BY SARA TABIN
Daily Post Staff Writer
Workers at Stanford Healthcare, the nonprofit that includes Stanford Hopsital, are upset because amid the COVID-19 crisis, the organization is cutting some employees’ hours and pay by 20%, but an official from the hospital says the cuts are needed.
Stanford Healthcare spokeswoman Julie Greicius said Stanford Healthcare has implemented a temporary reduction in hours for all employees.
“The current pandemic has affected many organizations globally, and we are no exception,” she said in a statement. “This is a difficult but necessary decision to sustain the long-term health of the organization so we can continue to provide critical services to the community.”
Hospitals are having money problems because most non-emergency medical procedures were halted under the state and county stay-at-home orders. Gov. Gavin Newsom announced on Wednesday that the state will allow hospitals to resume scheduling surgeries unrelated to the coronavirus pandemic.
Steve Trossman, a spokesman for the Service Employees International Union-United Healthcare Workers, said many union members are having their pay cut by 20%.
In an open letter to Stanford Health from SEIU-UHW, Stanford Health is accused of turning its back on front line workers.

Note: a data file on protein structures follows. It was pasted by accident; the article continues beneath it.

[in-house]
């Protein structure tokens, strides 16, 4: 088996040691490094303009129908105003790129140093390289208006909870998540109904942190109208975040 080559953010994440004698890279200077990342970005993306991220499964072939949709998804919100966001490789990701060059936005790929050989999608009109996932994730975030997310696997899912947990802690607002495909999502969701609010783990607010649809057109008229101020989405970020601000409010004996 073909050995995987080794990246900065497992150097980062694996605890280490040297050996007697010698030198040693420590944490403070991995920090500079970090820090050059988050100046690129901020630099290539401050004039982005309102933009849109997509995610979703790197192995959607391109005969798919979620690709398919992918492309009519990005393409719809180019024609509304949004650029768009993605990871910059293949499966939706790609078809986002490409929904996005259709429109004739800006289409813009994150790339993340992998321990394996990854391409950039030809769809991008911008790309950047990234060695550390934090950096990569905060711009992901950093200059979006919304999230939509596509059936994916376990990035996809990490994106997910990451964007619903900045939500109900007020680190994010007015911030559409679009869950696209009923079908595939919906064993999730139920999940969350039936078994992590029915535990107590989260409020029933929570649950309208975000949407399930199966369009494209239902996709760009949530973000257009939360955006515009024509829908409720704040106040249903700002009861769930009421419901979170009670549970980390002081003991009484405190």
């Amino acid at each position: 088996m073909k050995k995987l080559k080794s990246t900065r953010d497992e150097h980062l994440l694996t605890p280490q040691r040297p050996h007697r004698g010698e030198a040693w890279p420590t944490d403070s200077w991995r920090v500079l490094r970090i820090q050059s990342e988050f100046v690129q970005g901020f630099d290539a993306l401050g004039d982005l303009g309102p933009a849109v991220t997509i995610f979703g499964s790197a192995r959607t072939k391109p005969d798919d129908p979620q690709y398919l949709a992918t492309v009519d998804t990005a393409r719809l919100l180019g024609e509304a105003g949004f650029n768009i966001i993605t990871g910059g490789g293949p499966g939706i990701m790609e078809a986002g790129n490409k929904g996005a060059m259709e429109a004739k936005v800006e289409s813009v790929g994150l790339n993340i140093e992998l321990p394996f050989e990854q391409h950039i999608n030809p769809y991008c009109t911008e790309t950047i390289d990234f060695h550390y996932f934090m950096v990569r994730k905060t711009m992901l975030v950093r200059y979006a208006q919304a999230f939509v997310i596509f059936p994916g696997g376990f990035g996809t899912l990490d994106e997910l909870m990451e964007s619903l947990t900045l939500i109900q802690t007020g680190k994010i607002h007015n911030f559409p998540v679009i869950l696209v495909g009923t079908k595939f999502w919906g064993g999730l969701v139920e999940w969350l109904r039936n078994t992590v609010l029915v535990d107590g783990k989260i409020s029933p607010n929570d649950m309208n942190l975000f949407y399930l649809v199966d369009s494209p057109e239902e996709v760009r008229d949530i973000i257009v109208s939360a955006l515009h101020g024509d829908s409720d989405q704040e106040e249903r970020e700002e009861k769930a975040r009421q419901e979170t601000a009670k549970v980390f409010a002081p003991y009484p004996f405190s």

“Your refusal to work collaboratively and negotiate is extremely disrespectful to all of us who have been coming to work every day, often without proper protection, putting our lives at risk to care for patients,” reads the letter.
The letter says the across-the-board cuts will have different impacts on a CEO making $3 million than on a housecleaner making $60,000. The letter asks Stanford Healthcare to exempt employees who make less than $100,000 from the cuts.
According to documents Stanford Healthcare filed with the IRS to maintain its tax-exempt employees, CEO David Entwistle’s total compensation was $2,780807 in 2017 not including a $3.5 million loan for housing.
Those same documents showed that Stanford Healthcare had annual revenues of $4.5 billion and expenses of $4.05 billion, leaving a margin of $455 million.
Greicius said the quality of health care Stanford provides will not suffer from the change.